Yesterday, Cyndi Laurin presented at the World Business Capability Conference about The Four Pillars of Organizational Greatness. Cyndi discussed one analogy that stuck in my mind as it took me back to my days as a philosophy student. Cyndi asked which part of a car is the most essential. The audience mentioned several options, and then it dawned on me that this analogy is much like a famous line of reasoning in Buddhist philosophy about the self, which I will use to show that there is no such thing as an organisation and that no one part of an organisation is essential or more important than another.
The idea of the firm in Buddhist management
The Buddhist management view of the firm would be that there is no such entity, illustrated by a debate between King Milinda and the Buddhist monk Nagasena.1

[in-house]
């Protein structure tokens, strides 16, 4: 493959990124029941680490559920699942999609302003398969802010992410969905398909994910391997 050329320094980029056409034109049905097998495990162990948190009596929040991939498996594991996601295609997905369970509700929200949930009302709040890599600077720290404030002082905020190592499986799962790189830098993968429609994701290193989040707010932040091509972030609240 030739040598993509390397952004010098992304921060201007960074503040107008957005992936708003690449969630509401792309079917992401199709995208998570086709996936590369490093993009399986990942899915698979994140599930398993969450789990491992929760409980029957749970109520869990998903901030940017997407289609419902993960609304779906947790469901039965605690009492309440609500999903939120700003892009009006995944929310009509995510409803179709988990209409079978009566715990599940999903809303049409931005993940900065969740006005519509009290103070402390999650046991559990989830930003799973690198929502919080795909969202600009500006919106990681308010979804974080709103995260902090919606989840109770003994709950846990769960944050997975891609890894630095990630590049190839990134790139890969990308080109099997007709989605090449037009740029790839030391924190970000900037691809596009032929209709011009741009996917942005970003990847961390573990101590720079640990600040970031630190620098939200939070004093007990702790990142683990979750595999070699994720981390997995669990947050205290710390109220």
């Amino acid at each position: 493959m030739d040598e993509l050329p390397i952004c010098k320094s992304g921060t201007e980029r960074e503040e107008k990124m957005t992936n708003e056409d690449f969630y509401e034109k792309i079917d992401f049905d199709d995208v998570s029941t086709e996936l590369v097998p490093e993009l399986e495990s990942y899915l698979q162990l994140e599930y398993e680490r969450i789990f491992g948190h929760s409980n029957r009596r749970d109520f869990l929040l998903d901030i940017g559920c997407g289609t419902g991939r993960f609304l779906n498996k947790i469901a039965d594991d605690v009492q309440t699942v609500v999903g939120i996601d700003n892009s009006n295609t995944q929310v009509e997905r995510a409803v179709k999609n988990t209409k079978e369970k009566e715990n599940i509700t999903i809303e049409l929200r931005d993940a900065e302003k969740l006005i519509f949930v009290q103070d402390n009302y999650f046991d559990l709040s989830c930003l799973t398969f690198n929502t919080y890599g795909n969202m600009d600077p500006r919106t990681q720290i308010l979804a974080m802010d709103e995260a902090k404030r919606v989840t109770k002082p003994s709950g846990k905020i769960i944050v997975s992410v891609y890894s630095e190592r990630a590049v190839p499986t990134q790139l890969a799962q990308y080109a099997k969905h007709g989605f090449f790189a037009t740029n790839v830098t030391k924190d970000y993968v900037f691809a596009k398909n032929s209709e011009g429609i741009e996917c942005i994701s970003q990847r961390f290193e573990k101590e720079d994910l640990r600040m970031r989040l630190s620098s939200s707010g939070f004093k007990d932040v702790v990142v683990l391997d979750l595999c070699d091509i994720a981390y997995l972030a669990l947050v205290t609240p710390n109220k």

Following the analogy used by the monk, we can compare a firm with a chariot, or in more modern terms a car. None of the individual parts of the car (the wheels, the engine, the radio and so on), are the car. Nor can you say that the combination of the parts is the car. We can not discover a firm at all, only the word that denotes the idea of the business. A business consists of its parts, just like a car does. None of the components of the firm, however, are the firm. No part is less important than the other—although followers of the Lean philosophy will disagree on this one.
The Buddhist management argument extends to management in that a firm is not about its constituent parts, but a firm is a cycle of cause and effect, or in Buddhist terms, Karma. A firm is not about its CEO, the share price, employees, customers or fancy headquarters. A company, just like a person, is defined by the actions it takes and their results.
Following the Buddhist view to its conclusion, there is only one pillar of organisational greatness: the actions taken by the organisation and the impact these actions have on the beneficiaries.